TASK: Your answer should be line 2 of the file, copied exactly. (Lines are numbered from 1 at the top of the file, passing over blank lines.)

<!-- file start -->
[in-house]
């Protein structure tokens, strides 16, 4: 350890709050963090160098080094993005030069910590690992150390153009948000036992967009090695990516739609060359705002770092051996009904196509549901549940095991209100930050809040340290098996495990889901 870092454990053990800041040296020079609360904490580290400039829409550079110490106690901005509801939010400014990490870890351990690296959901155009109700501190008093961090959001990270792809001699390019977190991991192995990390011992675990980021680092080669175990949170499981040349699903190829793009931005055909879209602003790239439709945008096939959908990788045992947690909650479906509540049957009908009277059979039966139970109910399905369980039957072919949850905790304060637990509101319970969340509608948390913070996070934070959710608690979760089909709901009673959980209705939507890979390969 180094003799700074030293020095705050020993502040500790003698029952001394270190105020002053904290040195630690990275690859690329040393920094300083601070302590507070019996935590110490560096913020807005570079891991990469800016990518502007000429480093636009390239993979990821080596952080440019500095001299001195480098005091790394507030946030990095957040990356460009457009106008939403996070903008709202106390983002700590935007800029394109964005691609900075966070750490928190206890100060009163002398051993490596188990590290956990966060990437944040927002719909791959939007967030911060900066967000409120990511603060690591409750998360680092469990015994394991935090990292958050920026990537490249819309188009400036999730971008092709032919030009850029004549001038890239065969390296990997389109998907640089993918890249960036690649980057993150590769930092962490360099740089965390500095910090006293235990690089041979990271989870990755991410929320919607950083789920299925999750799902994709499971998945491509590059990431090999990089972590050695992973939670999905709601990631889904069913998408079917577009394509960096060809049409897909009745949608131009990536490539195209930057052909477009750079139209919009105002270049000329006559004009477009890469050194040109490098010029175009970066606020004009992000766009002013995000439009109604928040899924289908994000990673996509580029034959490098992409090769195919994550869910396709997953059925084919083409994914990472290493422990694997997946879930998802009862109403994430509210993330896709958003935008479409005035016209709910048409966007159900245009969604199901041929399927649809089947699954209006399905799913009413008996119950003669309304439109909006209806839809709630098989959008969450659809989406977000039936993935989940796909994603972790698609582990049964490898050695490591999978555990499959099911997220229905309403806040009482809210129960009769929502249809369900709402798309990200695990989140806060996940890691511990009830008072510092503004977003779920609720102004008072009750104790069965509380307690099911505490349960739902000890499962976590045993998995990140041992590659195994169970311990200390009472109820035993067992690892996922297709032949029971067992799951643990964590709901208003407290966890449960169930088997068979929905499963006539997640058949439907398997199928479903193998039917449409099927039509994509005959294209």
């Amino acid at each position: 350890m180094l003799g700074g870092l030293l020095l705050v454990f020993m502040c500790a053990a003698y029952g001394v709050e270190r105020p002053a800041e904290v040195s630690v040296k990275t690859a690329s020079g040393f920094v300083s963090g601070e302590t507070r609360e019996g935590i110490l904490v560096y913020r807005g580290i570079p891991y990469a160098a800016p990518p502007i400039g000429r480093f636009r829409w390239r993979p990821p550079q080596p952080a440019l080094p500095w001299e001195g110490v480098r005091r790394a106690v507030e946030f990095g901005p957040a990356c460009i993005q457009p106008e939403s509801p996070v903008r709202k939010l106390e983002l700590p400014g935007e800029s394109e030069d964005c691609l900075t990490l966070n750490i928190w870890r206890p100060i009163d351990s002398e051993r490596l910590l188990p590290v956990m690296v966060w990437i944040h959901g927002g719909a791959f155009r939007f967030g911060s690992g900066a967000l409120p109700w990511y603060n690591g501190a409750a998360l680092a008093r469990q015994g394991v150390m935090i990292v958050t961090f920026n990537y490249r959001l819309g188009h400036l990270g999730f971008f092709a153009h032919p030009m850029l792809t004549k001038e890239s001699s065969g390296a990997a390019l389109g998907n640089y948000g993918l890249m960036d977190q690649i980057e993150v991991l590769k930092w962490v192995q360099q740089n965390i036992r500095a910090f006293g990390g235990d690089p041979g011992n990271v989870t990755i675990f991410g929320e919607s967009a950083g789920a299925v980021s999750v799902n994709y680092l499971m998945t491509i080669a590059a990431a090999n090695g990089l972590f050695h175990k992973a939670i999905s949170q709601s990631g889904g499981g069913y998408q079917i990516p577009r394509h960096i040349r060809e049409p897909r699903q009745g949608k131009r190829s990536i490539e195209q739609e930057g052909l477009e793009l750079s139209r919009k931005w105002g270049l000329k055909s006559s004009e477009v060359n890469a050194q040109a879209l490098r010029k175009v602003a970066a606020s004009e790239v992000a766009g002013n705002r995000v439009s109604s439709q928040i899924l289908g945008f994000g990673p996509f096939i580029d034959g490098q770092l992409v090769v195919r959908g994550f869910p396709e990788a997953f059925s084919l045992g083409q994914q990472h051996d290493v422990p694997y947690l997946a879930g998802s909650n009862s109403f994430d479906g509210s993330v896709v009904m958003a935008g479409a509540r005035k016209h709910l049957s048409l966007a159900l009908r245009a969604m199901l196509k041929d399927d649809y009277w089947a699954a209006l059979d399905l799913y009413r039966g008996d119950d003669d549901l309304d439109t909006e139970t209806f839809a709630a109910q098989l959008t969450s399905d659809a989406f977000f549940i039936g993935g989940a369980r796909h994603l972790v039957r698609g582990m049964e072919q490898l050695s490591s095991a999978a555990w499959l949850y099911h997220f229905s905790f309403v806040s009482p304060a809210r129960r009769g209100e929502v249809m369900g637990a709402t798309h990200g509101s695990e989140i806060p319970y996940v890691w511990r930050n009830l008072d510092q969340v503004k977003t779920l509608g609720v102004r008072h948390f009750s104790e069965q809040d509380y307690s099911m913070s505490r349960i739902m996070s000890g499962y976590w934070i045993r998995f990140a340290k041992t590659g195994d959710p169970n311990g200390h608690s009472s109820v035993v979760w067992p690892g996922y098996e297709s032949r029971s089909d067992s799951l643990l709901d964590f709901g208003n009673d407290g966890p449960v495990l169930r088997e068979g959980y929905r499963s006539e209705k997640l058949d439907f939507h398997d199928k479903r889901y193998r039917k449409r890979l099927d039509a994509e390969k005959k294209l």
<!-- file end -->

């Protein structure tokens, strides 16, 4: 350890709050963090160098080094993005030069910590690992150390153009948000036992967009090695990516739609060359705002770092051996009904196509549901549940095991209100930050809040340290098996495990889901 870092454990053990800041040296020079609360904490580290400039829409550079110490106690901005509801939010400014990490870890351990690296959901155009109700501190008093961090959001990270792809001699390019977190991991192995990390011992675990980021680092080669175990949170499981040349699903190829793009931005055909879209602003790239439709945008096939959908990788045992947690909650479906509540049957009908009277059979039966139970109910399905369980039957072919949850905790304060637990509101319970969340509608948390913070996070934070959710608690979760089909709901009673959980209705939507890979390969 180094003799700074030293020095705050020993502040500790003698029952001394270190105020002053904290040195630690990275690859690329040393920094300083601070302590507070019996935590110490560096913020807005570079891991990469800016990518502007000429480093636009390239993979990821080596952080440019500095001299001195480098005091790394507030946030990095957040990356460009457009106008939403996070903008709202106390983002700590935007800029394109964005691609900075966070750490928190206890100060009163002398051993490596188990590290956990966060990437944040927002719909791959939007967030911060900066967000409120990511603060690591409750998360680092469990015994394991935090990292958050920026990537490249819309188009400036999730971008092709032919030009850029004549001038890239065969390296990997389109998907640089993918890249960036690649980057993150590769930092962490360099740089965390500095910090006293235990690089041979990271989870990755991410929320919607950083789920299925999750799902994709499971998945491509590059990431090999990089972590050695992973939670999905709601990631889904069913998408079917577009394509960096060809049409897909009745949608131009990536490539195209930057052909477009750079139209919009105002270049000329006559004009477009890469050194040109490098010029175009970066606020004009992000766009002013995000439009109604928040899924289908994000990673996509580029034959490098992409090769195919994550869910396709997953059925084919083409994914990472290493422990694997997946879930998802009862109403994430509210993330896709958003935008479409005035016209709910048409966007159900245009969604199901041929399927649809089947699954209006399905799913009413008996119950003669309304439109909006209806839809709630098989959008969450659809989406977000039936993935989940796909994603972790698609582990049964490898050695490591999978555990499959099911997220229905309403806040009482809210129960009769929502249809369900709402798309990200695990989140806060996940890691511990009830008072510092503004977003779920609720102004008072009750104790069965509380307690099911505490349960739902000890499962976590045993998995990140041992590659195994169970311990200390009472109820035993067992690892996922297709032949029971067992799951643990964590709901208003407290966890449960169930088997068979929905499963006539997640058949439907398997199928479903193998039917449409099927039509994509005959294209």